Denver art student informs Tale of Two Hoodies with Goya’s Third of May 1808. This KKK cop executes the black child.

A Tale of Two Hoodies
DENVER, COLORADO- Here’s what the Denver Post article didn’t explain about the Denver high school art student who was pressured to remove her controversial piece from public display. Where was it being shown? At the Wellington Webb Building. That’s not irrelevant because it’s where viewers became offended. You could go inquire about the incident, if you knew where to ask, or where to protest the work’s removal. The WELLINGTON WEBB BUILDING downtown on Colfax. What’s so controversial, the scene is real isn’t it? There’s more.

The student’s drawing is essentially a reproduction of Michael D’Antuono’s 2014 piece “A Tale of Two Hoodies” which still sparks outrage. Missing in this version is the bag of Skittles which the black child offers the cop, locking the two figures in a standoff. Or obviously a mugging. The Skittles of course recalls Trayvon Martin and we know how that ended. The hands in the air references “Hands Up Don’t Shoot” and Michael Brown who shared the same fate.

Original 2014 workAll else about the Denver student’s contextualization of D’Antuono’s work is the same, the confederate flag uncovered from beneath the wallpaper of Old Glory. In the student’s piece the American flag appears worn through. In D’Ontuono’s original the racist flag has bursted through. The cop and hood are the same, except in the original the cop was maybe more fat.

What’s also missing in the DenPo whitewash is the context of the unamed student’s assignment. She was tasked with contextualizing TWO works. The influence of the second piece is not as apparent as the first. The boy’s hands-up wasn’t merely recalling the mantra of the Black Lives Matter movement, it was evoking the student’s other chosen influence, Goya’s famous “The Third of May 1808.” In that iconic work, a firing squad is executing a rebel with outstretched arms.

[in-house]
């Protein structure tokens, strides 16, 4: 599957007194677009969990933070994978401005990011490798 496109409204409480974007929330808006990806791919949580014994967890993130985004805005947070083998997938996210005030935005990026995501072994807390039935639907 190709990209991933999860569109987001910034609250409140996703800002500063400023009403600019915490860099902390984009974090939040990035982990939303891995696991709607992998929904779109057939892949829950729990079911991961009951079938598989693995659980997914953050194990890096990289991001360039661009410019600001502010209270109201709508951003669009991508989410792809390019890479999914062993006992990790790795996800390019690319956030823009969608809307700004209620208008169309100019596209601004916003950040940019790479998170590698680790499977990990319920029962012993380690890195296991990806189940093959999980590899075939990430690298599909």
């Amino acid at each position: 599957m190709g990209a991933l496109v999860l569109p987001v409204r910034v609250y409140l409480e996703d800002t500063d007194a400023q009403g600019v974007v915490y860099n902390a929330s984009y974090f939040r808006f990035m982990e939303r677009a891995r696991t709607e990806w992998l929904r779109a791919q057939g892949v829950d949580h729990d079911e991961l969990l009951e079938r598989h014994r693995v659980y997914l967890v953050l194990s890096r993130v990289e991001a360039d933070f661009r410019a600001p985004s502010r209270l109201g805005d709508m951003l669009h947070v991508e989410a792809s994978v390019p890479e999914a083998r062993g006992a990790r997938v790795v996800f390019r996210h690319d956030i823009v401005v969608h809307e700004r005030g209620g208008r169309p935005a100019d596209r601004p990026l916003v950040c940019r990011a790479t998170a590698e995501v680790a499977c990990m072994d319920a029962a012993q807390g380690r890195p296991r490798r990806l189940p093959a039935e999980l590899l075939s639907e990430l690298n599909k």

KNOWING THIS, you can see the student’s policeman has drawn his gun for an EXECUTION, not an arrest. The boy is not following an order or raising his hands in surrender. If even in resignation, this boy’s upheld arms communicate a plea. How does that inform you about this young Denver student’s understanding of “Hands Up Don’t Shoot” or “I Can’t Breathe”?

The officer’s Klan hood certifies that this shooting is a lynching. Many lynchings in the traditional sense were perpetrated by deputized citizens.

Denver Chief of Police Robert White said of the student’s work: “I’m greatly concerned about how this painting portrays the police.” Well sure, and Chief White didn’t know the half of it.

Should you go complain at the Wellington Webb Building? The Denpo article mentions Chief White intends to “have a conversation with the student and her parents.” You may want to caution that the Office of the Independent Monitor be invited attend that conversation, as a ride-along so to speak, to assure it isn’t the one-sided transaction to which we are becoming accostomed and inured.

Does Chief White think that racially enhanced officer involved extrajudicial executions should not be a student’s concern? He needs to look past what offended him and try to understand the art piece before he forces a conversation. Or what kind of conversation will it be. The student has already made her statement.

Here’s what Michael D’Antuono had to say about his original work. I’ve updated the original broken links: